A new survey suggests a growing number of Canadians are struggling with the rising cost of food as prices for basics like pasta, bread and meat all soar.
The poll from Food Banks Canada indicates hunger and food insecurity are increasing across the country, with lower-income Canadians hit the hardest by inflation.
The survey conducted by Mainstreet Research found almost a quarter of Canadians reported eating less than they should because there wasn’t enough money for food — a figure that nearly doubled for those earning under $50,000 a year.
It also found that one-in-five Canadians reported going hungry at least once between March 2020 and March 2022.
The automated telephone interview poll surveyed 4,009 adults from Feb. 25th to March 2.
The month of May was the second-busiest on record for the Barrie Food Bank (BFB) with 1,243 households using its services, up 50 per cent from a year ago. The BFB is serving about 2,730 individuals living in those households.
Soaring food prices are also pinching the BFB. The organization did a survey over the last month to see what clients value the most and whether there were opportunities to make some changes.
“We are right-sizing the packages we hand out based on the size of the family,” says BFB executive director Sharon Palmer. “We are just trying to make some rationalizations that will save us a bit of money, but also just to make sure the resources are going where they need to be.”
The BFB discovered they don’t need to give out things like rice and pancake mix as often as they are not used quickly by smaller size families or individuals. Those items are going to be available on-demand for people who want them.
Palmer says they are seeing a lot more people who are on fixed incomes who are struggling, in particular seniors and those on the Ontario Disability Support Program (ODSP).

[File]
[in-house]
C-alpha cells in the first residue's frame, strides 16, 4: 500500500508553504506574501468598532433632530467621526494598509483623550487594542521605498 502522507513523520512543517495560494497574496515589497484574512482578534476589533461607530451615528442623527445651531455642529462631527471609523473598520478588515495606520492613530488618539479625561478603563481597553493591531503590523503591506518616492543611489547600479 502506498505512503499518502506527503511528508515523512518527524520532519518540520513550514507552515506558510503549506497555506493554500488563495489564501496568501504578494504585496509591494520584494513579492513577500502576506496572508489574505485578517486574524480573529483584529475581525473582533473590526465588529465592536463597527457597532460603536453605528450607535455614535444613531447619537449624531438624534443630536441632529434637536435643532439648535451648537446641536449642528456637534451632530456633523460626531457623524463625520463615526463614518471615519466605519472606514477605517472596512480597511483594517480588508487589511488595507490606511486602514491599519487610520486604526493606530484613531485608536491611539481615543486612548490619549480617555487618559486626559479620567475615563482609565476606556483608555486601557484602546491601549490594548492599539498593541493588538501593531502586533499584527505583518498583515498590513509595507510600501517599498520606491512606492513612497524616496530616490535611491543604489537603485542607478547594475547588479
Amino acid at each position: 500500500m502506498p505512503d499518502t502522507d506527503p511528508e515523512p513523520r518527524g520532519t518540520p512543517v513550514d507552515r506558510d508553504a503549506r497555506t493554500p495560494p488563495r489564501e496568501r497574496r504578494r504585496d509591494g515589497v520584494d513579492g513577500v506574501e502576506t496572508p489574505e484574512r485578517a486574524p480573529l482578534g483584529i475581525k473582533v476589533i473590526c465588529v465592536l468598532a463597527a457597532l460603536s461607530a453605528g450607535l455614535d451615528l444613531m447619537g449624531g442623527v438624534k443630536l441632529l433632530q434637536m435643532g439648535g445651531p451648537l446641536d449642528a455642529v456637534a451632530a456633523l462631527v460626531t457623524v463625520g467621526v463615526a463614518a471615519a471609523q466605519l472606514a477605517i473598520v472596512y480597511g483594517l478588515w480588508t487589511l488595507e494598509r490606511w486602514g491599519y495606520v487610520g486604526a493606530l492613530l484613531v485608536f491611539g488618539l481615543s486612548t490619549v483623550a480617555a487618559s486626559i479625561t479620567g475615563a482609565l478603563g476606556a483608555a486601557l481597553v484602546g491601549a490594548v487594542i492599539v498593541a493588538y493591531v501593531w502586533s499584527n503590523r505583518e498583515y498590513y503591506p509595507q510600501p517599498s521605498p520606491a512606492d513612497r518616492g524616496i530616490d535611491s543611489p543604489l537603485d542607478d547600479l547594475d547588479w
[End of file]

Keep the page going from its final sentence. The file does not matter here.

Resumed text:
“You’ve got people with serious illnesses and senior citizens who are not able to work. These people are really in a very difficult situation and the government has to look at how to support them.”
Palmer suggests minimum wage support, guaranteed income supports, and indexing of ODSP to inflation.
“We’ve also seen more students coming in from Georgian College. These are students working part-time jobs, two part-time jobs, and they are still having difficulty, primarily with rent.”
In the past, Palmer says people would come to the BFB just when they needed some support, but now it’s becoming more frequent on a month-to-month basis and more people are coming back for that support.
“It’s less periodic or temporary support and more of ongoing support,” she notes.
March was a record month for the number of food bank clients in Barrie, but just by 100 households from last month.
Financial donations are most helpful to the food bank as it allows the organization to buy high-value items like meat, dairy and produce, while food donations are also needed such as canned goods, soups, stews, and snacks for kids.
Statistics Canada says consumers paid 9.7 per cent more for food at stores in April compared with a year ago, the largest increase since September 1981.
The federal agency says pasta prices were up 19.6 per cent year over year, cereal products rose 13.9 per cent, bread increased 12.2 per cent and fresh fruit costs spiked 10 per cent.
With files from The Canadian Press